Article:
8 Tips for Successfully Growing Your Independent Study Program
Increased interest in Independent Study (IS) is here to stay. That became evident when learning environments had to shift due to the COVID-19 pandemic, and it’s even more true now with California’s AB 130, AB 167, and now AB 181 mandating that every CA district offer an Independent Study option while placing new, complex requirements on IS as a whole.
With this wave of students and families seeking alternatives to the traditional classroom environment, many education leaders are looking for best practices, tools, and technology to help them successfully grow an Independent Study program.
That’s why we’re here to share eight practical tips to guide your way—whether you’re building a new IS program or expanding an existing one.
At School Pathways, we’ve spent 20+ years helping educators master Independent Study from set-up and instruction to compliance. We pulled together learnings from our own experiences and our expert customer base to develop these time-tested tips for managing IS.
1. Create an Accessible Toolkit with Online Learning Platforms
It’s essential to make sure that your students and families have easy access to all courses, materials, grades, and any other touchpoints for engagement. A good way to address this is by assessing your program needs and building a toolkit of online platforms.
Facilitating learning through centralized, online platforms provides streamlined access and helps eliminate missed messages, delays in learning, and overall confusion.
It’s also key to recognize that internet access itself can vary, so you may need to do home checks and provide hotspots or other equipment to families to ensure that students have access to everything they need.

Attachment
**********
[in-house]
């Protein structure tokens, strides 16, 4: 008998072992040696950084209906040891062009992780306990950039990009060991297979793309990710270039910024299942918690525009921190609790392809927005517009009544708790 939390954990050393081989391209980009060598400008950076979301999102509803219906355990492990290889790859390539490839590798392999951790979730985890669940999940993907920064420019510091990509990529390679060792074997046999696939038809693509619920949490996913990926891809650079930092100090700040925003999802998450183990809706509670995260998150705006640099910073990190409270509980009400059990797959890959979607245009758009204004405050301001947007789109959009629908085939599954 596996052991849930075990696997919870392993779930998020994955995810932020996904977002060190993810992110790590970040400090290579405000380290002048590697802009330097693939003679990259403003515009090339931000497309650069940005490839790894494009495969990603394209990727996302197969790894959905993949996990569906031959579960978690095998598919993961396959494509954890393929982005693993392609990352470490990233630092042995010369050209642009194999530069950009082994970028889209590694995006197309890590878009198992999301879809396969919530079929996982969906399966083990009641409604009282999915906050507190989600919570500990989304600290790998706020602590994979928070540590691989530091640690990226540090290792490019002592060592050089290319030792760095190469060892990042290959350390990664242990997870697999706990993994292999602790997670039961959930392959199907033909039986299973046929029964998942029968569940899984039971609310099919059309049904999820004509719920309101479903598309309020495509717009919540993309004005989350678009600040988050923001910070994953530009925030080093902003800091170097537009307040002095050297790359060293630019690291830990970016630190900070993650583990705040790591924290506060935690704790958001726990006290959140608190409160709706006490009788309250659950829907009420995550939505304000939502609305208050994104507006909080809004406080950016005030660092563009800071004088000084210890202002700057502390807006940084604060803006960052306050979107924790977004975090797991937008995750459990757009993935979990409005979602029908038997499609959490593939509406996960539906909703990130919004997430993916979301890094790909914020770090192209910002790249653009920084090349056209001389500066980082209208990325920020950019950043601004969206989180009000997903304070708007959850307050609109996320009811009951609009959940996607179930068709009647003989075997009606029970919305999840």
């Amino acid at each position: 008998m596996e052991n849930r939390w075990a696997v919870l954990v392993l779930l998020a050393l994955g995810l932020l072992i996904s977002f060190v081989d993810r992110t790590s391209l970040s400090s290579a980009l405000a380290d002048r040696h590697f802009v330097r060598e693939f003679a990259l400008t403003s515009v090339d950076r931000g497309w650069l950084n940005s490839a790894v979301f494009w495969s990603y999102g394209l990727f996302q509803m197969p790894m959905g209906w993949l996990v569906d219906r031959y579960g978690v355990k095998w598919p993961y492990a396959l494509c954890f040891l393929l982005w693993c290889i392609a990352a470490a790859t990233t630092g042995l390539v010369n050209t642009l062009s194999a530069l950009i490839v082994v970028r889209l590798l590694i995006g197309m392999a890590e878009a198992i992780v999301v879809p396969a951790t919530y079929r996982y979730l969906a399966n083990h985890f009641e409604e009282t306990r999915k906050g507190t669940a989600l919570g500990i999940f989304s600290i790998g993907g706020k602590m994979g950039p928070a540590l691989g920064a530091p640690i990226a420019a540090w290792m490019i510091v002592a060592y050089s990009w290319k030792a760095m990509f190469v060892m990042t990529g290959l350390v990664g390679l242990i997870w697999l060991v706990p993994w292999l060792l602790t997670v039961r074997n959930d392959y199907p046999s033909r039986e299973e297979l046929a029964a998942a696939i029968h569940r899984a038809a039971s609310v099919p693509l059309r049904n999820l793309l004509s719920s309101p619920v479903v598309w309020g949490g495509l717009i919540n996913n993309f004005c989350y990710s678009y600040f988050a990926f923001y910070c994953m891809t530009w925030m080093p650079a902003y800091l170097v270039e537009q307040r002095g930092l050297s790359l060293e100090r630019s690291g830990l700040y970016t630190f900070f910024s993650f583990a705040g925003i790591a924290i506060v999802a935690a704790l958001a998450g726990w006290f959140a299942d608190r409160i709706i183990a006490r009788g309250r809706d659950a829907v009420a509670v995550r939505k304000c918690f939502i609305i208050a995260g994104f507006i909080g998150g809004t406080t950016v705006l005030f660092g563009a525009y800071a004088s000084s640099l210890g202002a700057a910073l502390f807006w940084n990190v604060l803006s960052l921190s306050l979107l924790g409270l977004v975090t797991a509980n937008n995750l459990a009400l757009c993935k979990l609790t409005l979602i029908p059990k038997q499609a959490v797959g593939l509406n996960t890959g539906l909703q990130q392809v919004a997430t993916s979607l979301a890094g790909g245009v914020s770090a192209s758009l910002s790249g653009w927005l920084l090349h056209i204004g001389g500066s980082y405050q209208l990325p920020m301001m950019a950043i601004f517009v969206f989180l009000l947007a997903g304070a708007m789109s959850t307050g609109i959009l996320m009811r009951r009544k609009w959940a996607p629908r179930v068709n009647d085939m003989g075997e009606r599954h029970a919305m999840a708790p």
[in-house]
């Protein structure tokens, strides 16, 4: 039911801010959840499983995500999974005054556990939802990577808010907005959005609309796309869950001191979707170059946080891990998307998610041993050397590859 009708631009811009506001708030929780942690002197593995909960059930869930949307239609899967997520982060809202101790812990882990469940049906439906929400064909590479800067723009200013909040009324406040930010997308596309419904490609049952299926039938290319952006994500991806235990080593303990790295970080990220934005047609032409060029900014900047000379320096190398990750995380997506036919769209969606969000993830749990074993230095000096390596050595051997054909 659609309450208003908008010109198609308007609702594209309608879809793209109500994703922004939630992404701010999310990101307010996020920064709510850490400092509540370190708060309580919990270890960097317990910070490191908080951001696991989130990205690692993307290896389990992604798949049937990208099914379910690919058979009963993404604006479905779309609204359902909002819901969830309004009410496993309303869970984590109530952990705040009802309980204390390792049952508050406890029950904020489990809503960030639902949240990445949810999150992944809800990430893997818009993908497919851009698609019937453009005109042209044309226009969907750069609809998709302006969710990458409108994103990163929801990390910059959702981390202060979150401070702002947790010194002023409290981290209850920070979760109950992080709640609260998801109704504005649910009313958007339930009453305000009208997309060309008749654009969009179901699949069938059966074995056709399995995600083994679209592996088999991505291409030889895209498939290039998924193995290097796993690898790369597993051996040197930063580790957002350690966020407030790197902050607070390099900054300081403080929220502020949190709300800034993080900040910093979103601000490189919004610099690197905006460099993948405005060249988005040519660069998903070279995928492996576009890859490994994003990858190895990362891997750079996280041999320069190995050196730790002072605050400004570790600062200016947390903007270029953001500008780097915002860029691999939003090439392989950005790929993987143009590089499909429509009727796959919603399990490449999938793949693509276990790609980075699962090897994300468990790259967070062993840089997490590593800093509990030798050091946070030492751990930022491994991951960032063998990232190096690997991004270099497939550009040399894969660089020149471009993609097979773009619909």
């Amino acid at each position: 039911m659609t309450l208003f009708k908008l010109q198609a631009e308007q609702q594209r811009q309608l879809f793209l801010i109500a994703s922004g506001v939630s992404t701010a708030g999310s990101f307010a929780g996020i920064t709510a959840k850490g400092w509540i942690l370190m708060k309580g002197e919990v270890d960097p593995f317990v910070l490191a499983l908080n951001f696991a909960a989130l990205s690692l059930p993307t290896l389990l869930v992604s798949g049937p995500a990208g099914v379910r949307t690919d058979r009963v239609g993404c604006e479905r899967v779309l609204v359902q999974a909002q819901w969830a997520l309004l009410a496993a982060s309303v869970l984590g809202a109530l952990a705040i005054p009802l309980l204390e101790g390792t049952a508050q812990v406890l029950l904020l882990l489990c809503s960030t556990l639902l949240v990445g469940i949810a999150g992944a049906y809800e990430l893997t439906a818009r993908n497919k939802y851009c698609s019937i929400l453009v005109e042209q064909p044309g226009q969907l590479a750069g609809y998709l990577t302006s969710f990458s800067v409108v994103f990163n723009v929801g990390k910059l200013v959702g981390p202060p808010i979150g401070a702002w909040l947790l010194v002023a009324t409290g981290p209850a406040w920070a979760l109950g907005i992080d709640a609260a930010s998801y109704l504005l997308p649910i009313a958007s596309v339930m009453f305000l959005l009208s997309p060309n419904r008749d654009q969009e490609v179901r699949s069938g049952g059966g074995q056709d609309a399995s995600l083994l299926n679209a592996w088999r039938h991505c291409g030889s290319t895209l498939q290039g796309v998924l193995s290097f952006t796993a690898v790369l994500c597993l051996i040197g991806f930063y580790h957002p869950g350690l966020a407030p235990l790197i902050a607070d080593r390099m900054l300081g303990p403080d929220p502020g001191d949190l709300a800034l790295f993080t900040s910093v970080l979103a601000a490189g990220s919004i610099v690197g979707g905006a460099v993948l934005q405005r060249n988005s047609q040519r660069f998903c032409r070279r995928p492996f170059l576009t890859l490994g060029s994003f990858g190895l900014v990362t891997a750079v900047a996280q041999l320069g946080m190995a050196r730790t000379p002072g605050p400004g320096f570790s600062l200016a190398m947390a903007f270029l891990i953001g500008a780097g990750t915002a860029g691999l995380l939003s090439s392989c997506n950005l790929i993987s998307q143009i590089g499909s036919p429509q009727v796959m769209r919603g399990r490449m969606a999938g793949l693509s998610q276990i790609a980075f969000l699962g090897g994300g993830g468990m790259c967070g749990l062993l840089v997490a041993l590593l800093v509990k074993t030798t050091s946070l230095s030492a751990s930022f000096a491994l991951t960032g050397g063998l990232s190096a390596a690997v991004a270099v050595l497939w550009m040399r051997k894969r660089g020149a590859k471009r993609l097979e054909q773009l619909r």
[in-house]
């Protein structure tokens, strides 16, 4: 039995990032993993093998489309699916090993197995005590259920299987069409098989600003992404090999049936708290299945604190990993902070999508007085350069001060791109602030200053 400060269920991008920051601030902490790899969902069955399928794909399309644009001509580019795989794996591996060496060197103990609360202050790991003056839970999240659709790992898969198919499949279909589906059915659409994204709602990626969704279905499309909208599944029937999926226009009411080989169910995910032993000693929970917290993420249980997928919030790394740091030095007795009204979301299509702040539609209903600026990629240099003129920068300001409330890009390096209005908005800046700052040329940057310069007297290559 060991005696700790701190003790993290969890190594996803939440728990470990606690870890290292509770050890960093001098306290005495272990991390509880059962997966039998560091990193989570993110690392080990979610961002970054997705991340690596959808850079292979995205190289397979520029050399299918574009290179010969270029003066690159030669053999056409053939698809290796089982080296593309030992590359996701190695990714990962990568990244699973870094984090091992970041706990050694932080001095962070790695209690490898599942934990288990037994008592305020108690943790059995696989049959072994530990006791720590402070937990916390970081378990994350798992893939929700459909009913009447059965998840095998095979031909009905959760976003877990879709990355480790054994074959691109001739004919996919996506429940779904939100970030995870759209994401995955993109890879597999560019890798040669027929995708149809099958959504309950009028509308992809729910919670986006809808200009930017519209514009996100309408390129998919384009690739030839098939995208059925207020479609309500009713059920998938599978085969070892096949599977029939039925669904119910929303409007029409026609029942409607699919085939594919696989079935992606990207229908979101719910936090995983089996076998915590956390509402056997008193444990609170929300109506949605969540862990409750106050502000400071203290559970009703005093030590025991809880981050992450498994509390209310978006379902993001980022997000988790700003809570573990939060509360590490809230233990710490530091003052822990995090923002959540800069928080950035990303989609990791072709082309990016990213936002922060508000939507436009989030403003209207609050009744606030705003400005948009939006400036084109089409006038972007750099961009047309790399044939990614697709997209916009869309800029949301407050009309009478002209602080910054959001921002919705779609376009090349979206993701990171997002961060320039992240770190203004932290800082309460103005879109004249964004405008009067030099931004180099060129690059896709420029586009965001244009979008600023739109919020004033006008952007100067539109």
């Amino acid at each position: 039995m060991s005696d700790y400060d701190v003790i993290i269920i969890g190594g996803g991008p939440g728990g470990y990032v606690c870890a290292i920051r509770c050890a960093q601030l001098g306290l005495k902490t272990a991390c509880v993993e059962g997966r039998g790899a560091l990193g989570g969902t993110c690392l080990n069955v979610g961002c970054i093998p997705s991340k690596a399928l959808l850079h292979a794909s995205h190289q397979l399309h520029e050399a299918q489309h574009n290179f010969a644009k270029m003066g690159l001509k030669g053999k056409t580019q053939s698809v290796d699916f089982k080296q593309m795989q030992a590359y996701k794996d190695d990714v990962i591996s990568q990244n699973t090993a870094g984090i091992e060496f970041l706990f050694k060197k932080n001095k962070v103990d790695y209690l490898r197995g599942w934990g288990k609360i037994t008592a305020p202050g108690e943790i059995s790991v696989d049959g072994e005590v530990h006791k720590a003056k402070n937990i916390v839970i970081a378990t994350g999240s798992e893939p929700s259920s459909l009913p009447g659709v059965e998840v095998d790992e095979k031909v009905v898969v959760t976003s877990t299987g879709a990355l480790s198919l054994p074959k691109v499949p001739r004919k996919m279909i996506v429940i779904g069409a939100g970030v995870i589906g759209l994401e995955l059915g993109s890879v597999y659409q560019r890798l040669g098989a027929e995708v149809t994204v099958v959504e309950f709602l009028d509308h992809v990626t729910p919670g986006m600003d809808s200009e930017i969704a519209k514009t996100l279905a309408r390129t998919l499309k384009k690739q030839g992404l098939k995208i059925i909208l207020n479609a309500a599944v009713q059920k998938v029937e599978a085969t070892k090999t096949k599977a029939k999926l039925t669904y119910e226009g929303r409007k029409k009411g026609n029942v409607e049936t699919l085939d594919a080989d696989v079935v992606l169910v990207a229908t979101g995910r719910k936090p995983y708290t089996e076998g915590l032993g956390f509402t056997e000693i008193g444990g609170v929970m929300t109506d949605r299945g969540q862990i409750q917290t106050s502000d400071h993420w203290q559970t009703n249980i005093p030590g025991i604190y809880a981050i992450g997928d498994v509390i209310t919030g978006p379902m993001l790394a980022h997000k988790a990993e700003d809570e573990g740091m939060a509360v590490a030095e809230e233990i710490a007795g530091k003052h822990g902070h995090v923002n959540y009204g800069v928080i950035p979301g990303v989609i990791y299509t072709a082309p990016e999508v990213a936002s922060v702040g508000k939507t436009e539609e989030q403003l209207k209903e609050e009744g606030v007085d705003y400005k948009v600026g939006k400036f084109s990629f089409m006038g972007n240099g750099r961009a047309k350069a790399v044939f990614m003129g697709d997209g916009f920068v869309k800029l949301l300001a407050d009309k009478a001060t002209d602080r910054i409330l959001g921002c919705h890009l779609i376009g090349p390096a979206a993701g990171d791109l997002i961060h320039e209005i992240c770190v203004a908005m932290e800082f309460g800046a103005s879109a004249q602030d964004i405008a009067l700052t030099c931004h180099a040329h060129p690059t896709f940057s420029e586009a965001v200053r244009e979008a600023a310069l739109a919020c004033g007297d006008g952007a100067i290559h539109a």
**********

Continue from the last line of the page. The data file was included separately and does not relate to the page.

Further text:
2. Outline and Simplify Your Pathway for Family Communications
Having a support system at home to help provide oversight and check-ins is a core aspect of Independent Study.
Now, with AB 130, there are additional requirements, including tiered re-engagement communications to family if a student is absent for three days in a row or 60% or more of the school week as a whole. The best thing you can do here is to create email templates and established workflows for re-engagement practices, even beyond what’s required to be outlined in the board policy section of your Master Agreements.
The more you can streamline communications and organize the process of who does what, when, the easier time everyone will have—and the more these communications will serve their purpose of keeping students engaged and on track with their learning.
3. Establish a Proactive Relationship with Your Auditor
While the guidelines for Independent Study include in-depth specifics, there is still some variation in how certain requirements get applied in practice. This is why one of the biggest pieces of advice for IS is to establish a relationship with your individual auditor—and the sooner, the better.
You are all working toward the same mission of ensuring positive, productive education. So work together, pro-actively, to confirm that certain forms of documentation and reporting formats will match what your auditor is looking for.
Don’t be afraid to ask clarifying questions and customize to your auditor (within reason). Aligning on expectations will simplify your compliance and auditing process, minimizing stress and allowing you to put more time and focus on other matters.
4. Invest in Technology to Streamline Management and Scale with Ease
One big pain point for Independent Study programs facing new growth is how to manage more students and more cumbersome requirements without overburdening staff or negatively impacting students’ experiences. Investing in technology to specifically streamline program management and compliance is a key way to address that.
By bringing processes like master agreement management, student activity tracking, and attendance verification online, you can simplify the work required of teachers and administrators and actually enable your program to grow enrollment while reducing the time needed to oversee operations.
5. Be Intentional (And Flexible) About Organizational Structure